Danny TrejoFrank Abgernale
Now, how do we know that we are always the same person?
This isn’t a very hard question is it? Many would reply that it’s obvious you are always you!
But are you? When we say someone’s changed, can they have changed entirely?
If someone was a Conservative and changes to Liberal, aren’t they a different person? Or would you say they are the same person with different views…?
I would say the latter and so would John Locke, a 17th century Philosopher, who believed that our personal identity, essentially who we are, is made up of our previous memories united under a single consciousness. In other words, we are the same person because we have direct connectedness of our memories. Locke is concerned with the continuity of one’s thoughts, feelings and emotions over periods in time that the memory remembers (psychological continuity).
So this would mean that it is nothing to do with the shell we currently reside in and by that I mean our bodies. Locke believes that if your body and anothers was swapped then you would be the same person in a different shell.
This idea is explored in the film ‘Face-Off’ with Nicholas Cage and John Travolta where they cut their faces off in what can only be described as the most ridiculous attempt at Police work ever….Seriously…you would cut your face off and put on one of a mass-murderer? Who thought that would go well?
The video below shows the two men with their own mind but faces swapped and bodies altered to fit the others description…
Okay, so that make sense, but Simon Blackburn attempts to cause problems to this theory with the idea of a murderer passing out from a blood head rush after committing a crime, having no recollection of his past after waking.
That’s right, this murderer now has amnesia…would this mean that they are not the same person? Because in accordance with Locke’s theory a person’s identity isn’t associated with their physical shell or their transcendent soul that people may believe each individual has; rather with their memories.
Would you still feel the same if this person, after molesting your baby murdered him/her?
If they have forgotten the crime they committed and all of their previous thoughts and desires, such is in the case of total amnesia, how can we possibly demand retribution for a crime that we are not sure THIS NEW PERSON would commit or even think of commiting?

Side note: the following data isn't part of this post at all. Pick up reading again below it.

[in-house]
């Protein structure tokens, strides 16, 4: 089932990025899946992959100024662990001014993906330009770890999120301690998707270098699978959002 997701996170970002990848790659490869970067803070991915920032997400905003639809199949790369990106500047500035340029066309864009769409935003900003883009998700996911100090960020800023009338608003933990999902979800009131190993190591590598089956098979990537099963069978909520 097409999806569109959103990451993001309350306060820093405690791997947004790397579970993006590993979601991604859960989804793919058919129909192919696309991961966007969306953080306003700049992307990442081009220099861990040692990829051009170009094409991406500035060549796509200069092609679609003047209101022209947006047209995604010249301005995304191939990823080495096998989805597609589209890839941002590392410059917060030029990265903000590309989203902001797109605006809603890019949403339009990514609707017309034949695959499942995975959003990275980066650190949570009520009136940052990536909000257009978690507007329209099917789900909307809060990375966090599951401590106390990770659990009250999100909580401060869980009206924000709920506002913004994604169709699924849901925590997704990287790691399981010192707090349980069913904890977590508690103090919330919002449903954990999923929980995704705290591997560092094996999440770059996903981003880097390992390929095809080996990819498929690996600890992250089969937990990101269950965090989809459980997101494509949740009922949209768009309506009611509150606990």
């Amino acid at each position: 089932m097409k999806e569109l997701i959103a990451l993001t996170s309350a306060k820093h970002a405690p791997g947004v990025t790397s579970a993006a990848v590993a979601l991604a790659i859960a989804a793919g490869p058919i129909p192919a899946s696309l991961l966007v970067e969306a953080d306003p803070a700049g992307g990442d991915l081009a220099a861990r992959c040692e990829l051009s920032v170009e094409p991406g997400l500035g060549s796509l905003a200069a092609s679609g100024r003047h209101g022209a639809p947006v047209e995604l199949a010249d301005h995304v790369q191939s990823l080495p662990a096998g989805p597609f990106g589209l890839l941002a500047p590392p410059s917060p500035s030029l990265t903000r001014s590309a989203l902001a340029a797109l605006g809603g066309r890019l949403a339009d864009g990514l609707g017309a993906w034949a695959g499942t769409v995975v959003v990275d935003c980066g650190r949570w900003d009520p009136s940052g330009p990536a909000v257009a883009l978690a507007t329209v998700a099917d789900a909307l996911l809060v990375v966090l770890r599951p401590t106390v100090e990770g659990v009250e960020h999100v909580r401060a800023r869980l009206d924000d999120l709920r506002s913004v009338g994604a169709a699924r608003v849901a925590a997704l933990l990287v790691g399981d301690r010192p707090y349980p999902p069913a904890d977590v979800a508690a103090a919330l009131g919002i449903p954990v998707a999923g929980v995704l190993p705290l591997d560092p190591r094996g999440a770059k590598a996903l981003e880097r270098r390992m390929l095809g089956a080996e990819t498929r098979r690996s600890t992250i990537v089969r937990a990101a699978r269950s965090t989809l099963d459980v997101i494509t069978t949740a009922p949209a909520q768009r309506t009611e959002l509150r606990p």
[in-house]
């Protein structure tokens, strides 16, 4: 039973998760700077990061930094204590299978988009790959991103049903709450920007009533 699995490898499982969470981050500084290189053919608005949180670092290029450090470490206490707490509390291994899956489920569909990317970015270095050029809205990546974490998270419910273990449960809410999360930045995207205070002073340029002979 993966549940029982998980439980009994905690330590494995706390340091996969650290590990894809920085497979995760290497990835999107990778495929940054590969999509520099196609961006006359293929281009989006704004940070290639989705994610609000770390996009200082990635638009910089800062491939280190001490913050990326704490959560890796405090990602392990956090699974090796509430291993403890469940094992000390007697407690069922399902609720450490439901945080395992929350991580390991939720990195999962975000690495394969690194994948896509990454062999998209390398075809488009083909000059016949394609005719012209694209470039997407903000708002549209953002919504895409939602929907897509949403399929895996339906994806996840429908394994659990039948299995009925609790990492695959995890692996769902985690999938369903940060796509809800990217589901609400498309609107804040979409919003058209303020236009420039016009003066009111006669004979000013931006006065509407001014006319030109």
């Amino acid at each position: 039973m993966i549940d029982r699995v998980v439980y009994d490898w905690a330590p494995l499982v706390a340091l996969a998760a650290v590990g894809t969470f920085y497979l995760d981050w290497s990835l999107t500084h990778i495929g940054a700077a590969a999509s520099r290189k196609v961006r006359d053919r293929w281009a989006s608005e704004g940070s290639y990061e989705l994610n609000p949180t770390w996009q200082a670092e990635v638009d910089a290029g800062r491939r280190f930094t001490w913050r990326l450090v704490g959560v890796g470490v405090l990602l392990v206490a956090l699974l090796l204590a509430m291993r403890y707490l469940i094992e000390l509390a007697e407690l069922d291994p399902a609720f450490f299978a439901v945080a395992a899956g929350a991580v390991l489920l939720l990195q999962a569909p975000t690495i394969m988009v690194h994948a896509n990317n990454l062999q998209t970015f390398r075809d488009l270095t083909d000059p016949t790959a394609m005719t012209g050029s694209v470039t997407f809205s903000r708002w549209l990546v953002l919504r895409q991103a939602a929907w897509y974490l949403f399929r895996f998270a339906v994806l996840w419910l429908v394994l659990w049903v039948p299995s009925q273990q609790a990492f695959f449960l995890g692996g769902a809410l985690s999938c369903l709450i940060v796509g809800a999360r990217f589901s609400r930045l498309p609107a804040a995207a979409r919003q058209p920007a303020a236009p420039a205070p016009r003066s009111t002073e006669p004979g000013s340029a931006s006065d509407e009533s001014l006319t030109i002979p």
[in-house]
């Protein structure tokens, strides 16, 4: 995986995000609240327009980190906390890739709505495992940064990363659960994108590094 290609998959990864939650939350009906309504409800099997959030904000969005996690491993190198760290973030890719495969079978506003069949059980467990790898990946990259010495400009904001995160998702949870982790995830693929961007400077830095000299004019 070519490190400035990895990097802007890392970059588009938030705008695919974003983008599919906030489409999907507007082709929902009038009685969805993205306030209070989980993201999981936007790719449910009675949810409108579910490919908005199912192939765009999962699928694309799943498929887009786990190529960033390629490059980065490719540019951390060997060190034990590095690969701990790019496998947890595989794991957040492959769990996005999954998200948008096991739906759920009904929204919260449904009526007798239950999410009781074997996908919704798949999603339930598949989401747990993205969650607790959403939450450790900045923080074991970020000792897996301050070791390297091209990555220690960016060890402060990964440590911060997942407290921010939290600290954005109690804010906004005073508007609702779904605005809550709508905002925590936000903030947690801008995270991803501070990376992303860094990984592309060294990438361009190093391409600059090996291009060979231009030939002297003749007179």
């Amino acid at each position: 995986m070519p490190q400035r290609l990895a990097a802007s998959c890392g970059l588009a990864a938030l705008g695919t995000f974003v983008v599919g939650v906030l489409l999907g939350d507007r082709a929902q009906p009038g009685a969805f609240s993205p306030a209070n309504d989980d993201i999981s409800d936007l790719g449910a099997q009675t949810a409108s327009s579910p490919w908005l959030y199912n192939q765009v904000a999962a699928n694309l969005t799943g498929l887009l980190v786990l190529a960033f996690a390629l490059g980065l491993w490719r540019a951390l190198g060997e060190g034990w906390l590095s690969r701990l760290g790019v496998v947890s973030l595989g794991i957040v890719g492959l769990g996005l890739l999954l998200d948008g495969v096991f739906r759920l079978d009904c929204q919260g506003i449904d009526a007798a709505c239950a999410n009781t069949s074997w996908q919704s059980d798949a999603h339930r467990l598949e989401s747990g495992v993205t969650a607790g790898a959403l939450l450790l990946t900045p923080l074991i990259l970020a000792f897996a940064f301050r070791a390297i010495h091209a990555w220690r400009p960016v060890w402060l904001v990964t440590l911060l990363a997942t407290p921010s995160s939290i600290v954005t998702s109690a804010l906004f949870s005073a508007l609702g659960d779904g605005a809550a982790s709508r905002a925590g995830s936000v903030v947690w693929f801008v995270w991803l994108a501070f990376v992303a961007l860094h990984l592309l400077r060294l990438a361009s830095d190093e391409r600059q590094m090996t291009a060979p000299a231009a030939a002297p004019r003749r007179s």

A person’s mind is his own and you’d be surprised how many murderers claim amnesia because it’s hard to debunk. But just imagine it…are you the same person?
Thomas Reid was an 18th century philosopher who gave the analogy of a now general who in his past had became a brave ensign by capturing a standard and even before that had been flogged for stealing apples in his childhood. The problem lies in that the general can remember becoming the brave ensign, but cannot remember the flogging for stealing the apples; does this mean that the now General and the child who stole the apples are separate people? Because Locke’s idea of connected memory would then be logically incorrect if identity was considered as a transitive relation. So Reid would argue memory is not a sufficient condition of personal identity.
Put in simpler terms, the picture above is of me many many years ago and let us say I can’t remember what I was doing or where I was. I have no memory of this event. According to the criticism of Locke by Reid this would mean I’m a different person, but just because I don’t remember, does that make me a different person? No, I don’t think so.
We need to strengthen Locke’s argument so we introduce a philosopher by the name of David Parfit who amended Locke’s argument by stating that connectedness was only needed in the form of continuity, that is, if the General could remember being the brave ensign and the ensign could remember being the child then that would make logical sense for them to be the same person through memory. You got me? Well let me explain in terms of myself…
The image below is of me ridin’ dirty in the living room of a flat in a Tulse Hill estate many years ago, for arguments sake, let us say I definitely remember being this kid and the kid in the picture remembers being the baby in the previous picture.
The picture below is a current picture of me. This Karam cannot remember being the baby in the first picture and according to Locke’s initial theory with Reid’s objection it would mean it is a different person, although as we have now introduced Parfit’s amendment into the equation, I can say that the person in the image below remembers being the kid on the play horse, but not the baby on the table, however the kid on the play horse remembers being the baby on the table. Thus we have a form of overlapping continuity of memory which can tell us we are the same person or we have the same personal identity…
Picture 1 Baby = A
Picture 2 Kid = B
Picture 3 Current me = C
B=A (that is B remembers A) and C=B (that is C remembers B)
Therefore A=C (We have the same personal identity)
I believe that is what it is to be somebody; having your own personal identity rather than the shell you are in.
The first picture of Part 1 is that of Dionysus, best described as the Greek god of hedonistic pursuit, he is the God of wine, ecstasy (not the drug), parties & festivals, drunkenness and basically it seems the pleasure of being forever young.